It's more that once they have the experience they become more difficult to handle and keep their mind on their racing job. That's why when you hear of a subfertile stallions coming back to racing, like George Washington or Starspangledbanner, they have a few months of adjustment.
I also had gotten the impression that breeding and racing require a different type of "fit" and musculature that I'm not sure a breeding stallion could really race competitively.
I know that if the horse was really "great" that it would be fun to keep them racing but the $$ is in the shed as well as maybe having one of the rare stallions that can pass on some of their ability. Tapit comes to mind and maybe Uncle Mo (I think it is although he's still young in his breeding career).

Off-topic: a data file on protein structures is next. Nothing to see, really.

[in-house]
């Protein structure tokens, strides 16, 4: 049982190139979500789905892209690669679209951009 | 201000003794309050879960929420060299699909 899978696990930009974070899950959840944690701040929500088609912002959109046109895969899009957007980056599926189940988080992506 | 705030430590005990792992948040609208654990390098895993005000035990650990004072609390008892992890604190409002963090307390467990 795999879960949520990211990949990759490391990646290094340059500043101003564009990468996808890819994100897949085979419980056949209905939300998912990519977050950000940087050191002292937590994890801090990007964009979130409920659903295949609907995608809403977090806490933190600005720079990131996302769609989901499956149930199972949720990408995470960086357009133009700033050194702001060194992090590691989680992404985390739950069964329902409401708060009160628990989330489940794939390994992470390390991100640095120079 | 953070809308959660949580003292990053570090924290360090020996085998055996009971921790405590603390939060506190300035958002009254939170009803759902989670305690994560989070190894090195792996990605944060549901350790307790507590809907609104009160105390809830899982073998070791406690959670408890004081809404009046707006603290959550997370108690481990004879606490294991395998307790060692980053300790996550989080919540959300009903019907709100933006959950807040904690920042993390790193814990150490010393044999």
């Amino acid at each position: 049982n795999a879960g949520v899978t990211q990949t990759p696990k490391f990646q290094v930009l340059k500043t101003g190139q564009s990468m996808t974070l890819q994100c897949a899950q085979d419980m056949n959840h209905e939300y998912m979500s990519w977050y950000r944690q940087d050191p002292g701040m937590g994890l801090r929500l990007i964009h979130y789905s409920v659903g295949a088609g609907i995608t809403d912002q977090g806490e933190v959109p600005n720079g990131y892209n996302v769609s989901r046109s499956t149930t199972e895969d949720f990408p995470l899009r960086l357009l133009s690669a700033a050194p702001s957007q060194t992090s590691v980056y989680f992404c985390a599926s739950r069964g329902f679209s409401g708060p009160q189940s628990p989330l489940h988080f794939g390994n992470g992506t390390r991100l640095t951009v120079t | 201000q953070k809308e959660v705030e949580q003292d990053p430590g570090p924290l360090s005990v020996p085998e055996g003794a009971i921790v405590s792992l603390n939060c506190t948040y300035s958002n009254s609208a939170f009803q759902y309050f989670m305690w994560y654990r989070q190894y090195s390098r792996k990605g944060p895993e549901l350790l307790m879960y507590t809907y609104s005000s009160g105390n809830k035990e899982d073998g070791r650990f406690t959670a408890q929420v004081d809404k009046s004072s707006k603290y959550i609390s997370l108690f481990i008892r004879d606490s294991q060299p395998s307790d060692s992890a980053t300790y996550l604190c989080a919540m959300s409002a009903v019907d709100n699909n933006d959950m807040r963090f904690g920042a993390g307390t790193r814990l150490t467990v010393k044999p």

Let us not seek the Republican answer, or the Democratic answer, but the right answer. Let us not seek to fix the blame for the past. Let us accept our own responsibility for the future. JFK
Minnie is correct. Insurance rates are based on value and value is based (for a breeding animal) in part on what he's worth to breeders.
This is why we see so many very successful colts head to the shed rather than race on. Faced with (literally) insurance premiums that could only be covered by winning the Dubai World Cup and the Breeders Cup, most owners take the chance to sell a colt to a partnership for breeding.
Resident racing historian ~~~ Re-riders Clique
Founder of the Mighty Thoroughbred Clique